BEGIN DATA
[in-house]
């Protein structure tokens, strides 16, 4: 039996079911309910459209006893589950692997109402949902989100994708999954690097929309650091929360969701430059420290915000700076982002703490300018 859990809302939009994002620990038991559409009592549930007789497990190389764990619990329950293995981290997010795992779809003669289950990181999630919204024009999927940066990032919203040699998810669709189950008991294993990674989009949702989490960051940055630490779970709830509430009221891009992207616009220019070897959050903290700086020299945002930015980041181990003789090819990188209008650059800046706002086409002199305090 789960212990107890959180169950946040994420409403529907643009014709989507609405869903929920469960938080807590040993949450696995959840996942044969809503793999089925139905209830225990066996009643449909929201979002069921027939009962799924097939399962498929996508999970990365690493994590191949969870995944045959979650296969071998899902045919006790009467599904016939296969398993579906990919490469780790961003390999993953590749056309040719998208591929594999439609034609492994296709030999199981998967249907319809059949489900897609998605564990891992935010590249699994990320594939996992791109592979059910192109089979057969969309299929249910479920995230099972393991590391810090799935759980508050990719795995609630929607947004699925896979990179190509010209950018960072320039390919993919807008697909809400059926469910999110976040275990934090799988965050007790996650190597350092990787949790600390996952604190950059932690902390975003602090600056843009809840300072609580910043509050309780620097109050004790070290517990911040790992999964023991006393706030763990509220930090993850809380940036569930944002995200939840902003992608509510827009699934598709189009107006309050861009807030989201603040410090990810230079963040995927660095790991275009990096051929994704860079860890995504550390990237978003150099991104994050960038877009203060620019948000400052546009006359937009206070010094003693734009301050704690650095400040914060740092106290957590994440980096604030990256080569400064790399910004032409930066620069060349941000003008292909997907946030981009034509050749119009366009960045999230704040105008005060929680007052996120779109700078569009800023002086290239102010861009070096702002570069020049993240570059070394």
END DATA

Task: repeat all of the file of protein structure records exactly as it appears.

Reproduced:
[in-house]
């Protein structure tokens, strides 16, 4: 039996079911309910459209006893589950692997109402949902989100994708999954690097929309650091929360969701430059420290915000700076982002703490300018 859990809302939009994002620990038991559409009592549930007789497990190389764990619990329950293995981290997010795992779809003669289950990181999630919204024009999927940066990032919203040699998810669709189950008991294993990674989009949702989490960051940055630490779970709830509430009221891009992207616009220019070897959050903290700086020299945002930015980041181990003789090819990188209008650059800046706002086409002199305090 789960212990107890959180169950946040994420409403529907643009014709989507609405869903929920469960938080807590040993949450696995959840996942044969809503793999089925139905209830225990066996009643449909929201979002069921027939009962799924097939399962498929996508999970990365690493994590191949969870995944045959979650296969071998899902045919006790009467599904016939296969398993579906990919490469780790961003390999993953590749056309040719998208591929594999439609034609492994296709030999199981998967249907319809059949489900897609998605564990891992935010590249699994990320594939996992791109592979059910192109089979057969969309299929249910479920995230099972393991590391810090799935759980508050990719795995609630929607947004699925896979990179190509010209950018960072320039390919993919807008697909809400059926469910999110976040275990934090799988965050007790996650190597350092990787949790600390996952604190950059932690902390975003602090600056843009809840300072609580910043509050309780620097109050004790070290517990911040790992999964023991006393706030763990509220930090993850809380940036569930944002995200939840902003992608509510827009699934598709189009107006309050861009807030989201603040410090990810230079963040995927660095790991275009990096051929994704860079860890995504550390990237978003150099991104994050960038877009203060620019948000400052546009006359937009206070010094003693734009301050704690650095400040914060740092106290957590994440980096604030990256080569400064790399910004032409930066620069060349941000003008292909997907946030981009034509050749119009366009960045999230704040105008005060929680007052996120779109700078569009800023002086290239102010861009070096702002570069020049993240570059070394």